By Natalie Willis
We continue where we left off with Graham Fagen last week on discussing his work, “The Slave’s Lament” (2015) in the collaborative exhibition, “We Suffer To Remain”.
“The Slave’s Lament” (2015), Graham Fagen, 5 channel audio/video installation, dimensions variable. Originally shown at the 2015 Venice Biennale.
Natalie Willis: Where you do situate your voice in the work and in the overall exhibition? In “The Slave’s Lament” do you see yourself in the work, or more as a facilitator?
Graham Fagen: You as the artist, in collaborating with people, start with an aim as to what you think you could achieve, or what you hope you could achieve. When you start the process it needs to allow space and room for other people to offer what they want to bring to the project. I suppose I was directing their influence and then having them step back, and then I would take that influence on to each stage. When I see the work, for me it’s Ghetto Priest’s, the Scottish ensemble’s, it’s lots of other people’s work. And that’s good, I like that as an artist, when what you make belongs to others.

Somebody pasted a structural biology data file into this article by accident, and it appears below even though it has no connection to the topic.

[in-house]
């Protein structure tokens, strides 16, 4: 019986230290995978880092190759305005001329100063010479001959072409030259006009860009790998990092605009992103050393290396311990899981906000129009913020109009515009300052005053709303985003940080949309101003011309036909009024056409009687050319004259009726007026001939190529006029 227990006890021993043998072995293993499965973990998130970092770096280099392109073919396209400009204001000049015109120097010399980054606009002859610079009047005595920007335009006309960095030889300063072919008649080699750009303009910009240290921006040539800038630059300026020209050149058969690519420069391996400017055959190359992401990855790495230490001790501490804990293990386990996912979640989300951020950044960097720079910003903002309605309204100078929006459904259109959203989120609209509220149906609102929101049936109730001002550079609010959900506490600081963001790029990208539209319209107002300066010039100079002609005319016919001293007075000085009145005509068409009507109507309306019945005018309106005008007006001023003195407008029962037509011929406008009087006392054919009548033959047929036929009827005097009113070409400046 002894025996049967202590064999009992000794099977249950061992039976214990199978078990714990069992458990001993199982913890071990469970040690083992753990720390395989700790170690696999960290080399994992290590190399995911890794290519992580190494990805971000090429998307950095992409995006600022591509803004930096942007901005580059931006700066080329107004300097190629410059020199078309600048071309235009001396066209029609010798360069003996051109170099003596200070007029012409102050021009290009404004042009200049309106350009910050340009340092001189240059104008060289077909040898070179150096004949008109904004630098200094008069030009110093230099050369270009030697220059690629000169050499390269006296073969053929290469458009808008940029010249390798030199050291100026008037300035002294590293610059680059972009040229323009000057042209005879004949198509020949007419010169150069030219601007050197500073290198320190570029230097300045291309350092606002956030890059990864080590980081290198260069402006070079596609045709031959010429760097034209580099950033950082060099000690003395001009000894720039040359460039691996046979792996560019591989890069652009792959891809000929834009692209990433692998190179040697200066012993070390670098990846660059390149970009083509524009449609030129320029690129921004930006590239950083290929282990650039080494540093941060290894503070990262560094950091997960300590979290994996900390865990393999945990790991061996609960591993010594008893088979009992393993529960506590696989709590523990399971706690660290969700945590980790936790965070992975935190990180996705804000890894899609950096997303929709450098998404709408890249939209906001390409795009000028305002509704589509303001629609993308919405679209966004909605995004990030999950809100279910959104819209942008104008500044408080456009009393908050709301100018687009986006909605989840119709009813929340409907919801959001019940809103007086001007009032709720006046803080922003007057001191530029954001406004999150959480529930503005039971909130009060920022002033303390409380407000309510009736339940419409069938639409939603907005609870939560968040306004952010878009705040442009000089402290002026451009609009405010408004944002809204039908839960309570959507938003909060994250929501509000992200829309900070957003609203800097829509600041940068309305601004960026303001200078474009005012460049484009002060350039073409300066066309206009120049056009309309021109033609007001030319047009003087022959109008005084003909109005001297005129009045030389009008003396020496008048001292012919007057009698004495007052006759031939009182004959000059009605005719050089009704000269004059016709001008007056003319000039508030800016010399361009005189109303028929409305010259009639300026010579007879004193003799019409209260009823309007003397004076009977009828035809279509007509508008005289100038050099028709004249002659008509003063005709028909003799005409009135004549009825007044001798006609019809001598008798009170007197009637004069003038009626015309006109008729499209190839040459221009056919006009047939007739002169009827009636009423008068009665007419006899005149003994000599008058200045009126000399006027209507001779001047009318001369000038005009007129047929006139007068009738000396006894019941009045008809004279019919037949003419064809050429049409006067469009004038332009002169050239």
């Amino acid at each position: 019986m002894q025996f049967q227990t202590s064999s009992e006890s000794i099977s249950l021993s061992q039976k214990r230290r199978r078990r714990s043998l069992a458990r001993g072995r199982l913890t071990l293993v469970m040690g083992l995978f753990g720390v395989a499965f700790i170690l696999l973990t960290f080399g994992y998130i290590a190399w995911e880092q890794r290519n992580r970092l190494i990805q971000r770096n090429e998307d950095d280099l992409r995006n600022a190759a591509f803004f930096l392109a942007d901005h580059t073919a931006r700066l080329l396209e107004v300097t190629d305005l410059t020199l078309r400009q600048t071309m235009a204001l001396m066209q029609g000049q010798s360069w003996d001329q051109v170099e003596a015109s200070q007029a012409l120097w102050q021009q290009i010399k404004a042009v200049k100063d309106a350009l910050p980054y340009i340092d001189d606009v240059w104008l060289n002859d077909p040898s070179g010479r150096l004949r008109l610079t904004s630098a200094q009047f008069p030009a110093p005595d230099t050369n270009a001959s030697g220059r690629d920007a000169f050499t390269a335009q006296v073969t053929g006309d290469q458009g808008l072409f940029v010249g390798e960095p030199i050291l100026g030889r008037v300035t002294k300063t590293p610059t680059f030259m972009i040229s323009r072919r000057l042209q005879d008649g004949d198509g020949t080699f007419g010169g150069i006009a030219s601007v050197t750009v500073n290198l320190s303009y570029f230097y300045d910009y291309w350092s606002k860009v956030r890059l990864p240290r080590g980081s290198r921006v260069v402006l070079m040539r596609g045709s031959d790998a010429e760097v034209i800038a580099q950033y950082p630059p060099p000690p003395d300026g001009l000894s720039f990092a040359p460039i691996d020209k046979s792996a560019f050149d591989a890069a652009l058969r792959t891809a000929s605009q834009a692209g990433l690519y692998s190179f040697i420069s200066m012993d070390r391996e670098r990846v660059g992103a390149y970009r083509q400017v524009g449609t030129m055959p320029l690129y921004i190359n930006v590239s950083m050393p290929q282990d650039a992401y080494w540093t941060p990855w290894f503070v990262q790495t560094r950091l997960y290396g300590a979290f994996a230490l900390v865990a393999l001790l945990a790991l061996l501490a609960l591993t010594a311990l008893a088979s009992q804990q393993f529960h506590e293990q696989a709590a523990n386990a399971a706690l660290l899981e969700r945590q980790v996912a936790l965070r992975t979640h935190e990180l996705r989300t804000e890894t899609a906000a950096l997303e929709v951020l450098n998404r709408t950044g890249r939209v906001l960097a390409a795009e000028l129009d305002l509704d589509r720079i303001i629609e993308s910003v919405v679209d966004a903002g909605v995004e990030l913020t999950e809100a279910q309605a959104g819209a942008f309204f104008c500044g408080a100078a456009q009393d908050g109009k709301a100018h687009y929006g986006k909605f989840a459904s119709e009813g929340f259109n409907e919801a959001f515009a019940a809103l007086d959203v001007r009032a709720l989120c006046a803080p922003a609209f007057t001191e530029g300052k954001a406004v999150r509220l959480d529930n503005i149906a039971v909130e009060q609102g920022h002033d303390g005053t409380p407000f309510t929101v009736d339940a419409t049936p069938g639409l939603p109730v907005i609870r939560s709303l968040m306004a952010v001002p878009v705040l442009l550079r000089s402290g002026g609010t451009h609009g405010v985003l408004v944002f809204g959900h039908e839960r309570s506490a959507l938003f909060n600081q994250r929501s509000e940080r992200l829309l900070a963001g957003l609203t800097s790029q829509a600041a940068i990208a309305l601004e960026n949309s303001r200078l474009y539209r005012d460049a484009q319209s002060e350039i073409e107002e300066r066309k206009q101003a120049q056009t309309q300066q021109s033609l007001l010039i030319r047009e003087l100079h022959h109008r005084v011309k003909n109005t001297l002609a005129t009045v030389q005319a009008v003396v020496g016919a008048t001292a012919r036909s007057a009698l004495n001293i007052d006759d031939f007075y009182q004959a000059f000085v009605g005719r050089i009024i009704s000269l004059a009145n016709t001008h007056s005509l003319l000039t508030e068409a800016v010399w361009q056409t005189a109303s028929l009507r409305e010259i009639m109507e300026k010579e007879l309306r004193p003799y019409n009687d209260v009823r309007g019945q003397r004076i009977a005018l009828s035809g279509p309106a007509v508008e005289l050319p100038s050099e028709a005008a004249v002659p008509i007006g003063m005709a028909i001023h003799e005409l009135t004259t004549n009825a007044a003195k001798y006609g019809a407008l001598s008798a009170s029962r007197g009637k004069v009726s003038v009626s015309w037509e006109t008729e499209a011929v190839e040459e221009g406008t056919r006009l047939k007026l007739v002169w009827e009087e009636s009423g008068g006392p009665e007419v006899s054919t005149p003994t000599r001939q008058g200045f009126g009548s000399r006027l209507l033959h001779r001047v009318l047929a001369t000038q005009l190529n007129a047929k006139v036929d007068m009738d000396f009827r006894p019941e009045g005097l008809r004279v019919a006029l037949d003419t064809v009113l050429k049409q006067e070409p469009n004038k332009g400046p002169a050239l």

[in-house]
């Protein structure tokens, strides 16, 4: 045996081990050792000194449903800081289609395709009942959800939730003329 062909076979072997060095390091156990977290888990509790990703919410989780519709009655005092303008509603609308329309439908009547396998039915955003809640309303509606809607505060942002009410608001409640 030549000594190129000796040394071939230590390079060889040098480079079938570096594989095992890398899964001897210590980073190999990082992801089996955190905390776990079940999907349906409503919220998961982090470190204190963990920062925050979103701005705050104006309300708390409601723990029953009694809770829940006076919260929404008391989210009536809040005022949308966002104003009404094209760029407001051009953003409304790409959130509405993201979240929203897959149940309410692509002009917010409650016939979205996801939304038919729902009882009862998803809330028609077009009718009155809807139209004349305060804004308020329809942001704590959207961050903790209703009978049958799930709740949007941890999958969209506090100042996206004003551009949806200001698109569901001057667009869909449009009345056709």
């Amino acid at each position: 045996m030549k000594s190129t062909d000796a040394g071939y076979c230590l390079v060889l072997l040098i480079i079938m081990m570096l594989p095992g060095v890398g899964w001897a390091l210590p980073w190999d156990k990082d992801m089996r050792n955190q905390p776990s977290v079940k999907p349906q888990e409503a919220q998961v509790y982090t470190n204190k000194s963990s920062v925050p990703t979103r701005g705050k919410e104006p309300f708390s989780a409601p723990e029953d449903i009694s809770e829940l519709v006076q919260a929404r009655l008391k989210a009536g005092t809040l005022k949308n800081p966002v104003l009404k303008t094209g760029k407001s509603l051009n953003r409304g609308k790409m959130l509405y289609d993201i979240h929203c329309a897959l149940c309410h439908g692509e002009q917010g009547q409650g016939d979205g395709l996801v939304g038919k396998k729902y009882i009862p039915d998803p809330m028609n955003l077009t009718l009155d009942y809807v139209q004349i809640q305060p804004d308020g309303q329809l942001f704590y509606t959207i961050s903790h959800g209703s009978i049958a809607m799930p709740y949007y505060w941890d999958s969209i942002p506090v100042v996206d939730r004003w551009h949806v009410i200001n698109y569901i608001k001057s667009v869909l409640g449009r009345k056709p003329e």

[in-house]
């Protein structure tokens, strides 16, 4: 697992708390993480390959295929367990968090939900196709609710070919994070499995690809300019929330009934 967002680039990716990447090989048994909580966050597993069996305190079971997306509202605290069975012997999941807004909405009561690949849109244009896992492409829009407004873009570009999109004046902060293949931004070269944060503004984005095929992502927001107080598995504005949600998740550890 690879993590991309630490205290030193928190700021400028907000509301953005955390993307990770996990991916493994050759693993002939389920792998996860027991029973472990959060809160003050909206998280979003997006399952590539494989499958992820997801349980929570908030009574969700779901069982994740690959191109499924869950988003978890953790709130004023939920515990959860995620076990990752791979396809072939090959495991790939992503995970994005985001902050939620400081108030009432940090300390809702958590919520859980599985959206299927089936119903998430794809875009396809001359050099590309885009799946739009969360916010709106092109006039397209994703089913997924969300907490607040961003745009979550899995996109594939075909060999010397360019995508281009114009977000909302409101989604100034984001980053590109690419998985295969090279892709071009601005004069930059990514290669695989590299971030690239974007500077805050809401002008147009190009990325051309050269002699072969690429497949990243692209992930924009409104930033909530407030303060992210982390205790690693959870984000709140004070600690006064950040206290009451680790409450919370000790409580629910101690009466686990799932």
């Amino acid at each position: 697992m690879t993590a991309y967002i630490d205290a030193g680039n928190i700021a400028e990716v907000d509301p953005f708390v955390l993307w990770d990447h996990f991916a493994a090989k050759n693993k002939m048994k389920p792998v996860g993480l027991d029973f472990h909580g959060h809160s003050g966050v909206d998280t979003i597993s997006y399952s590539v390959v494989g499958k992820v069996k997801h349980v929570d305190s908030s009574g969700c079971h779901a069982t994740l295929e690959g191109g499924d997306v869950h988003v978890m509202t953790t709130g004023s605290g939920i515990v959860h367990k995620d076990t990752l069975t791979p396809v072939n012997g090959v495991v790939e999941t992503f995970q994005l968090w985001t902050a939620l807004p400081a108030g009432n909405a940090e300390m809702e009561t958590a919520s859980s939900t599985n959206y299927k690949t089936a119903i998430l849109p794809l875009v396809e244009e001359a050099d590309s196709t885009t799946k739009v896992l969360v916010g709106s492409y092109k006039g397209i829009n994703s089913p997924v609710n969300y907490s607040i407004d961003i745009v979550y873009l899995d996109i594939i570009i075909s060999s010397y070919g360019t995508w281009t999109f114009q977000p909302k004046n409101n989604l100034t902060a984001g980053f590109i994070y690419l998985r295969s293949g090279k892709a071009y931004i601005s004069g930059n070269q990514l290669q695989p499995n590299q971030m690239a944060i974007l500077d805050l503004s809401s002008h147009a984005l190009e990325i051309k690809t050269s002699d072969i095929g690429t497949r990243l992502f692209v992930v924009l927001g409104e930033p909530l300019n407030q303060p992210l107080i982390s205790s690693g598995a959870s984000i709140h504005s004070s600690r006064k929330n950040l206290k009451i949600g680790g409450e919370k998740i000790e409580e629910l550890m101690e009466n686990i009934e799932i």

NW: That’s important I think, given the content of the work and the history it speaks to. How much did you learn in school about the slave trade, or how was it framed for you?
GF: In school we learnt nothing.
NW: Nothing at all about it?! Not one lesson?
GF: Nothing. At school we were taught that Robert Burns was our Scottish cultural heritage, but away from school I was listening to Jamaican Reggae. Many years after I left school, through my own research, I discovered much more on him that was disconcerting. At school you’re not given The Slave’s Lament as one of Burns’ songs, you’re taught a very particular history of Burns. You’re not taught that he had booked three trips to go to Jamaica on a sugar plantation as an overseer of slaves.
NW: Did you have any hesitations or discomfort investigating this material on slavery in thinking this might not be something for you to speak on, given that you are a white, British man?